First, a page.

(Wild-caught Worldwide, Except Common Thresher and Shortfin Mako, from California and Hawaii)
Most shark populations worldwide are at historically low levels due to serious overfishing. With just a few exceptions, shark is ranked "Avoid."
Blacktip, Rock Cod, Sandbar, Shark
Buyer beware: many shark species are sold under the generic name "shark" without species identification.
Environmental Defense Fund has issued a consumption advisory for all shark species (including dogfish) due to elevated levels of mercury.
Scientists estimate up to 73 million sharks are caught and killed each year in fisheries, with up to half caught accidentally in fishing gear targeting other species.
Although shark finning is banned in some countries, including the U.S., it still occurs in many fisheries worldwide and is a major factor in the decline of shark populations.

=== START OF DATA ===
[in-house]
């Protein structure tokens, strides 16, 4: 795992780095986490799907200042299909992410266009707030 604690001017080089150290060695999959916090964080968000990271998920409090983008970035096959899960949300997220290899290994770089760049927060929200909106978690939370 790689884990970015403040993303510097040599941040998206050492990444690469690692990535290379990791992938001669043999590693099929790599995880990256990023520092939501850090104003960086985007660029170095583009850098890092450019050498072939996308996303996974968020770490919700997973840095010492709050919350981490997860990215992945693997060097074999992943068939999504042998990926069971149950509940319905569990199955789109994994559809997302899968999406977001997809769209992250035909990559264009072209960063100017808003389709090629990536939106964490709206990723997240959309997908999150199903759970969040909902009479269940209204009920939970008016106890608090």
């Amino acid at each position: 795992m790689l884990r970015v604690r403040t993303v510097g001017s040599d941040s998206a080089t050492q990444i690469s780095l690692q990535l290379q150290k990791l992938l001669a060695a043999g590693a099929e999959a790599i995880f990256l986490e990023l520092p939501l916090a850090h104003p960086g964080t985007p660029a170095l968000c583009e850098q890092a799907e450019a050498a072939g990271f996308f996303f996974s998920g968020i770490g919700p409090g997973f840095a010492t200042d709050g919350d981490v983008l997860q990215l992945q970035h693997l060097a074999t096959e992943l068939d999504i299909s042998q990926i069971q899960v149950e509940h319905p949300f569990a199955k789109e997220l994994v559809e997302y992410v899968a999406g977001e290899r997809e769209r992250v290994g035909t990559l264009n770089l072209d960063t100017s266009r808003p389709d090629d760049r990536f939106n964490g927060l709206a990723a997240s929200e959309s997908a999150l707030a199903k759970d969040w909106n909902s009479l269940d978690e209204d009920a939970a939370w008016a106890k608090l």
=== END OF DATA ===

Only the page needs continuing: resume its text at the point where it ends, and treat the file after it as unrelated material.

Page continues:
Since sharks mature slowly and give birth to few young, most don't reproduce quickly enough to keep up with the intense level of fishing and accidental catch in other fisheries.
In addition, gear used to specifically target sharks, such as gillnets or longlines, catch and kill endangered species such as marine mammals, sea turtles and seabirds.
A small number of shark populations in North America are managed more responsibly and have healthier populations. These "Good Alternatives" are common thresher and shortfin mako sharks caught in California and Hawaii, and spiny dogfish from British Columbia. However, unless these shark species can be sourced from these specific regions, we recommend that consumers "Avoid" all other shark products.